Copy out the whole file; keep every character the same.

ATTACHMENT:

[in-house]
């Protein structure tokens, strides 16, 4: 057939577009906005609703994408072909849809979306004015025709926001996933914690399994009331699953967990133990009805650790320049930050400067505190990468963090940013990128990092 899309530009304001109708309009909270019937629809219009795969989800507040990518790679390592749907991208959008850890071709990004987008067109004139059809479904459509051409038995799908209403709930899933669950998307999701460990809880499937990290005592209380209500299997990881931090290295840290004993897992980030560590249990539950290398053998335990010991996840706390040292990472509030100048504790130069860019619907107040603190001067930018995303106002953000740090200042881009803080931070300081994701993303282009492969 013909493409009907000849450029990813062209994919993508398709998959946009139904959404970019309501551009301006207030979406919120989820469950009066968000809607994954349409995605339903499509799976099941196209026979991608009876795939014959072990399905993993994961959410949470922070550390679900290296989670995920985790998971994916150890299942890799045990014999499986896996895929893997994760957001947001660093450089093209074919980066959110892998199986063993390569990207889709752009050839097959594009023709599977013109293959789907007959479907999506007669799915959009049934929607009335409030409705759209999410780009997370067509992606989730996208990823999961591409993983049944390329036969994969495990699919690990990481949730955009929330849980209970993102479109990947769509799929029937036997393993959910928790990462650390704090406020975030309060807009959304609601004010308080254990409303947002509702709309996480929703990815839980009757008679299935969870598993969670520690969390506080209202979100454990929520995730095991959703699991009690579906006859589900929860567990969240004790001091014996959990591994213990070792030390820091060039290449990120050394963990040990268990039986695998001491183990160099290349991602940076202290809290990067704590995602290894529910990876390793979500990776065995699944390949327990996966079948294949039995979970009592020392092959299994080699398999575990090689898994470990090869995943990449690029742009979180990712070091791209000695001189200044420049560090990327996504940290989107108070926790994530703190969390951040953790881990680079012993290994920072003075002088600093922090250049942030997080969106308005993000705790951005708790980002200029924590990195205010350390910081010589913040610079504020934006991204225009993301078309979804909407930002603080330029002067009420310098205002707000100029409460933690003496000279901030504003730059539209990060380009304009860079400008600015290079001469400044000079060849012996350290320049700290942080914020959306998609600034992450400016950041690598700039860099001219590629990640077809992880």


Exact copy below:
[in-house]
């Protein structure tokens, strides 16, 4: 057939577009906005609703994408072909849809979306004015025709926001996933914690399994009331699953967990133990009805650790320049930050400067505190990468963090940013990128990092 899309530009304001109708309009909270019937629809219009795969989800507040990518790679390592749907991208959008850890071709990004987008067109004139059809479904459509051409038995799908209403709930899933669950998307999701460990809880499937990290005592209380209500299997990881931090290295840290004993897992980030560590249990539950290398053998335990010991996840706390040292990472509030100048504790130069860019619907107040603190001067930018995303106002953000740090200042881009803080931070300081994701993303282009492969 013909493409009907000849450029990813062209994919993508398709998959946009139904959404970019309501551009301006207030979406919120989820469950009066968000809607994954349409995605339903499509799976099941196209026979991608009876795939014959072990399905993993994961959410949470922070550390679900290296989670995920985790998971994916150890299942890799045990014999499986896996895929893997994760957001947001660093450089093209074919980066959110892998199986063993390569990207889709752009050839097959594009023709599977013109293959789907007959479907999506007669799915959009049934929607009335409030409705759209999410780009997370067509992606989730996208990823999961591409993983049944390329036969994969495990699919690990990481949730955009929330849980209970993102479109990947769509799929029937036997393993959910928790990462650390704090406020975030309060807009959304609601004010308080254990409303947002509702709309996480929703990815839980009757008679299935969870598993969670520690969390506080209202979100454990929520995730095991959703699991009690579906006859589900929860567990969240004790001091014996959990591994213990070792030390820091060039290449990120050394963990040990268990039986695998001491183990160099290349991602940076202290809290990067704590995602290894529910990876390793979500990776065995699944390949327990996966079948294949039995979970009592020392092959299994080699398999575990090689898994470990090869995943990449690029742009979180990712070091791209000695001189200044420049560090990327996504940290989107108070926790994530703190969390951040953790881990680079012993290994920072003075002088600093922090250049942030997080969106308005993000705790951005708790980002200029924590990195205010350390910081010589913040610079504020934006991204225009993301078309979804909407930002603080330029002067009420310098205002707000100029409460933690003496000279901030504003730059539209990060380009304009860079400008600015290079001469400044000079060849012996350290320049700290942080914020959306998609600034992450400016950041690598700039860099001219590629990640077809992880």